Sunday, February 15, 2015

the Gingko Biloba aka PAK GOU


When I was little, I used to help Grandpa and Mum gently hammer the Gingko Biloba aka PAK GOU in Chinese in Mum's pestle and mortar. I have to use the right force, too hard, and I mesh the expensive kernel, and too lightly, the shell of the kernel won't crack open. Then we had to gently peel the skin and finally remove the germ. It is this germ which must be removed as it has a bitter taste and could be poisonious.

I came to New Zealand in the 1970s, little did I know that there are Gongko trees in ther public parks in Auckland until two days ago.

One day, we had hail. The hail brought down gingko fruits from my friend M's tree. Her husband B picked them up, and she brought it to our dinner. I had never seen a fresh gingko fruit, and I happily accepted.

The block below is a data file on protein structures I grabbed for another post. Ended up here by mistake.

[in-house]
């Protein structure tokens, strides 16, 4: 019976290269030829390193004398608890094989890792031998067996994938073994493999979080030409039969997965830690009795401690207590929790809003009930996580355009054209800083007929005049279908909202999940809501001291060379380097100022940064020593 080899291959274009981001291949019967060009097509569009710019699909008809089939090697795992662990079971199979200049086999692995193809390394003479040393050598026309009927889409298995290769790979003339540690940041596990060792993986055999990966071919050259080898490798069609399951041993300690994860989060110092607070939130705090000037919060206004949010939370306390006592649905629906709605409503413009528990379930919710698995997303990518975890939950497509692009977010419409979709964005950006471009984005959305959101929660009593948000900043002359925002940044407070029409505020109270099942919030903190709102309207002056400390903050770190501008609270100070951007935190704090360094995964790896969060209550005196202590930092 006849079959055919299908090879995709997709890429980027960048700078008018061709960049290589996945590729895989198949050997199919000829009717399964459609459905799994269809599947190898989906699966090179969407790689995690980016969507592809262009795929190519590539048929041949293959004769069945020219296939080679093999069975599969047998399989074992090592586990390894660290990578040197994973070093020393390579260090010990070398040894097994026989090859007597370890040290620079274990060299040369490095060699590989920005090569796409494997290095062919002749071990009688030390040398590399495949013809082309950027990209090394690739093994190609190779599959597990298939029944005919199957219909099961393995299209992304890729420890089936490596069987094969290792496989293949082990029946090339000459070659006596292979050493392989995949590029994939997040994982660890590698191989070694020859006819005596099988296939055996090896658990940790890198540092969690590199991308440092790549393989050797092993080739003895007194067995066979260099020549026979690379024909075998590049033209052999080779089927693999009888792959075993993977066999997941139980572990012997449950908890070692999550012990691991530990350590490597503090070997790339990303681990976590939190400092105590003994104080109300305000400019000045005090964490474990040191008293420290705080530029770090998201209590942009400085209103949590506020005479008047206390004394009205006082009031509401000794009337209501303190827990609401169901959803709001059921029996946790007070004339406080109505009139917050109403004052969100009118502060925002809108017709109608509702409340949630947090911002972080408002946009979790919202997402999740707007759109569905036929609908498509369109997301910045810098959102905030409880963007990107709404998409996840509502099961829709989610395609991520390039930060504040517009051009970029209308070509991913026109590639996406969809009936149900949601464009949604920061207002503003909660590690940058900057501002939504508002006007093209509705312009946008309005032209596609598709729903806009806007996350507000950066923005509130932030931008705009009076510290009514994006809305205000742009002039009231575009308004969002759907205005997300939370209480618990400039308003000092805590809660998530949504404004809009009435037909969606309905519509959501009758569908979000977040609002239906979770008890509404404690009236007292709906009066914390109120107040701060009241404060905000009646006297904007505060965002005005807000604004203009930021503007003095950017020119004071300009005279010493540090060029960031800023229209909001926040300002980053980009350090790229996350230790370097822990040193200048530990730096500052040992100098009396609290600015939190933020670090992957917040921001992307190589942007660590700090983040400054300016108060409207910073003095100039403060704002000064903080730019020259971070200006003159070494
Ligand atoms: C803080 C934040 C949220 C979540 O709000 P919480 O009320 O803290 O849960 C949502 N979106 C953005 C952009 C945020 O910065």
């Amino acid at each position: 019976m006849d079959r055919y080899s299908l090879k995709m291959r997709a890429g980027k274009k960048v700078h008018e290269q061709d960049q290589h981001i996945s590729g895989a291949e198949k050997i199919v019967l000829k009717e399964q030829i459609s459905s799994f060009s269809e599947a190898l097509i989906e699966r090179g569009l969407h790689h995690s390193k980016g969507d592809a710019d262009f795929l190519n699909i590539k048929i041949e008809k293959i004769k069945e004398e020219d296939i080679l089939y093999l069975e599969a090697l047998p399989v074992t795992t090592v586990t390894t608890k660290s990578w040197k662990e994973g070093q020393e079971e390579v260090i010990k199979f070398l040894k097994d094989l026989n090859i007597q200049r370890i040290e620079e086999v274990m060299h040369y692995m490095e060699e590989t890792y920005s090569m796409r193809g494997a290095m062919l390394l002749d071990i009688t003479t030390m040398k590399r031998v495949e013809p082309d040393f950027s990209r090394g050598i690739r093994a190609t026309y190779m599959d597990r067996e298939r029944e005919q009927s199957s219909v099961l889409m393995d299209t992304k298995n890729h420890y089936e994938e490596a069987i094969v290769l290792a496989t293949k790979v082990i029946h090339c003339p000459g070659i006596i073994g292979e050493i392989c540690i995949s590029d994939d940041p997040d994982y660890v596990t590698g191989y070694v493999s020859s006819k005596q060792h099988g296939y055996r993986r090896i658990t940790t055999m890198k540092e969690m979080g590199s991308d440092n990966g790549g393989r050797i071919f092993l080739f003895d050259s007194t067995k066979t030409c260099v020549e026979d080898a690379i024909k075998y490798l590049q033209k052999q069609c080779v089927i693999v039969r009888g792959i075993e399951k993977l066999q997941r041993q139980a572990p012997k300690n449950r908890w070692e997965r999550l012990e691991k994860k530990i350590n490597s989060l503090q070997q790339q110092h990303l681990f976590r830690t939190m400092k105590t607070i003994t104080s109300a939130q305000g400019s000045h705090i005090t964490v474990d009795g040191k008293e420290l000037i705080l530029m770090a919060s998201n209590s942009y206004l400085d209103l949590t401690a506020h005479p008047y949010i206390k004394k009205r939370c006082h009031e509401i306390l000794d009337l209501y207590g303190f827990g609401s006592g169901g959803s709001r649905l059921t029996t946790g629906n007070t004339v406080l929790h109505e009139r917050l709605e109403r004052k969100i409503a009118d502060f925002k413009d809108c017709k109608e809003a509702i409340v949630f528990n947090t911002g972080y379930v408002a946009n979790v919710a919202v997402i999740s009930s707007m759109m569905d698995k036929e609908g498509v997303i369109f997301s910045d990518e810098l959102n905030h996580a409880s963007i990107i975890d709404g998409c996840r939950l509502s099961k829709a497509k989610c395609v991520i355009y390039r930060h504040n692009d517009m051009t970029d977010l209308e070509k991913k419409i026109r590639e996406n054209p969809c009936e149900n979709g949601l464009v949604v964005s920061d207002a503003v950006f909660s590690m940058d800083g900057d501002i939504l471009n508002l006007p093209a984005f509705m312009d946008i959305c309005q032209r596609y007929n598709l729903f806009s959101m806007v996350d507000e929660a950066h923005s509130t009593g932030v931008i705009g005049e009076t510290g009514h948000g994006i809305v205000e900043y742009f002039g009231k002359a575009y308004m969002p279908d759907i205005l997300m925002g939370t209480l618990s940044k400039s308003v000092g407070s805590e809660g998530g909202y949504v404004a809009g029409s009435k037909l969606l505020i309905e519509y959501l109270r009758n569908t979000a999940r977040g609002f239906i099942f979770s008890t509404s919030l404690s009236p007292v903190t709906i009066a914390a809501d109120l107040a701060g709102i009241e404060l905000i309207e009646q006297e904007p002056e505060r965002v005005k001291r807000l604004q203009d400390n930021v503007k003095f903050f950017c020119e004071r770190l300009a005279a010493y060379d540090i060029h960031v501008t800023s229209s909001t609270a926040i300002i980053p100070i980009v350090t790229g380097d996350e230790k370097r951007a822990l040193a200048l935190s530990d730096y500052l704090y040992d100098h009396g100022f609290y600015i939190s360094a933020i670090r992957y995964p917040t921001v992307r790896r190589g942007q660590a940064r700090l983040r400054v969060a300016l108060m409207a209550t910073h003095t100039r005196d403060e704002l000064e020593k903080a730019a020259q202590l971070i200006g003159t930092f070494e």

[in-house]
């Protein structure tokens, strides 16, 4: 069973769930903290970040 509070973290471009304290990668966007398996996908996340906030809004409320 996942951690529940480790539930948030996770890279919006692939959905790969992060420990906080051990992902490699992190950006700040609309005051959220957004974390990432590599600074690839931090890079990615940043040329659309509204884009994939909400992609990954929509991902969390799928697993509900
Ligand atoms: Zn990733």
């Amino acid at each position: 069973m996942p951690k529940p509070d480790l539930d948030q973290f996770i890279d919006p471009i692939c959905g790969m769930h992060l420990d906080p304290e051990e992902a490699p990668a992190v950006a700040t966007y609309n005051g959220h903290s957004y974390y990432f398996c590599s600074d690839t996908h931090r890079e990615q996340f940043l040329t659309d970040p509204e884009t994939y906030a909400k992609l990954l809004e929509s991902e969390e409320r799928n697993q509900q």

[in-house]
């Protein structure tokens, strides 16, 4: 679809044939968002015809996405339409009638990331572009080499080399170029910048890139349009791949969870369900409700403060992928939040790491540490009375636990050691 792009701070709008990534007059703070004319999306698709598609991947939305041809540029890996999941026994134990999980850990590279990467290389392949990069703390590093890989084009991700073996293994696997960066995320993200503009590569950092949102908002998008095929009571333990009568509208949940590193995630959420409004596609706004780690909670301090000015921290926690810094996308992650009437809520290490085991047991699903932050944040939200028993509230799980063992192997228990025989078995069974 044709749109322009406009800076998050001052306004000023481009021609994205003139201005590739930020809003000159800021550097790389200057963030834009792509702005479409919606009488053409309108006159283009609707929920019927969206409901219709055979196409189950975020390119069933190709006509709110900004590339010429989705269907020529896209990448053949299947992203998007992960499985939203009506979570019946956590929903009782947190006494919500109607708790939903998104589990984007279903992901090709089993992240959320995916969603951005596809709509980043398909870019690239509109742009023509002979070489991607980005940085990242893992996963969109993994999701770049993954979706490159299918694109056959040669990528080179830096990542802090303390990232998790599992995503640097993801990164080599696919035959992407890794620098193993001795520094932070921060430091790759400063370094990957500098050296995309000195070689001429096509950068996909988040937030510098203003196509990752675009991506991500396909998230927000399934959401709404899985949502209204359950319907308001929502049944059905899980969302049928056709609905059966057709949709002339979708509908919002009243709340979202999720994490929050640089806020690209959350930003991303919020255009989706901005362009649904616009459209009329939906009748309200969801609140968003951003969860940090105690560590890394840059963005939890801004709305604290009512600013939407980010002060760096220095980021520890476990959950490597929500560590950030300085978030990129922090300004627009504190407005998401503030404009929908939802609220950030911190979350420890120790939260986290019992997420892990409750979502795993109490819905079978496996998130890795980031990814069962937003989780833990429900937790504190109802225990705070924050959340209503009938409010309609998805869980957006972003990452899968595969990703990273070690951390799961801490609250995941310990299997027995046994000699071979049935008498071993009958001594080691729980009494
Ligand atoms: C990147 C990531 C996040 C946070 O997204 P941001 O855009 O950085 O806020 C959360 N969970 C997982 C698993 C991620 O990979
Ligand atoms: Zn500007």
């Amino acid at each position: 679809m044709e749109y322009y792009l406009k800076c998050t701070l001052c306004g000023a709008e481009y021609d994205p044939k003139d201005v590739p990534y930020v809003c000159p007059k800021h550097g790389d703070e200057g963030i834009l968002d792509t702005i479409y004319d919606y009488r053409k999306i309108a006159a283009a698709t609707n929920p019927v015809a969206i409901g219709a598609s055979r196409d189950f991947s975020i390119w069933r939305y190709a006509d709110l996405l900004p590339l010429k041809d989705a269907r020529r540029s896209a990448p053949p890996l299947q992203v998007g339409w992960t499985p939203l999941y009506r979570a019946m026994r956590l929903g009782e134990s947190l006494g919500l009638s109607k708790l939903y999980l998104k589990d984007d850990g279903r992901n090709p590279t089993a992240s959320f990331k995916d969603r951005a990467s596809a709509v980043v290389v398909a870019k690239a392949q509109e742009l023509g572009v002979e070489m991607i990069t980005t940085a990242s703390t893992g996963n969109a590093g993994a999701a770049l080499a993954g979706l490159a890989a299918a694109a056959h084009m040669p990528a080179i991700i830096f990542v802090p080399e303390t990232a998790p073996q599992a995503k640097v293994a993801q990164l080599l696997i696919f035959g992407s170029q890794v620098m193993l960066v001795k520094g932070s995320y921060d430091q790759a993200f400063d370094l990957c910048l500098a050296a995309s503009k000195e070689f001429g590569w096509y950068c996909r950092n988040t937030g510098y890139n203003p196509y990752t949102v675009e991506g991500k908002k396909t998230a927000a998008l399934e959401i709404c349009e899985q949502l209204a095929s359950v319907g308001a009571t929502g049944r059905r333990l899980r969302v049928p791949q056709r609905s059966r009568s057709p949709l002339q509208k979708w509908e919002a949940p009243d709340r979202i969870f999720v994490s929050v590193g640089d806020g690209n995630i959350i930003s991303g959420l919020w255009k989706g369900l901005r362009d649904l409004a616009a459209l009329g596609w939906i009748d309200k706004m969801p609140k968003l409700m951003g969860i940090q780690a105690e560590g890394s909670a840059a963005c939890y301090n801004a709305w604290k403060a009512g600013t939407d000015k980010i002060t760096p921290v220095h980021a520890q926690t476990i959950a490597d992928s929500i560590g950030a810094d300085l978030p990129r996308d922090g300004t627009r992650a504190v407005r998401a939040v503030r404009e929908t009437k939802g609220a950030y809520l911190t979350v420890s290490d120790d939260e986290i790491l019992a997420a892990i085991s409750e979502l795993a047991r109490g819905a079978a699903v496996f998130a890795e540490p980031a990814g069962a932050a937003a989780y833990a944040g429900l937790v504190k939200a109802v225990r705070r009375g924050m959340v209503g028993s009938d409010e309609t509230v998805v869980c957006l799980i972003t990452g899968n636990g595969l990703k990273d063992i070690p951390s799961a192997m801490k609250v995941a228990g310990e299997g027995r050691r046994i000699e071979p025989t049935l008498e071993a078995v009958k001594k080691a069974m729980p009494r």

My friend C said I was lucky because B had already processed the hard bit. Wikipeadiea mentions that the pulp smell like faeces. That was how bad they smelt.

I asked a little Kiwi boy what fruits they are.

He said," Some Chinese Fruit."

"Are they edible?"

"Yes, the Chinese people pick them all the time."

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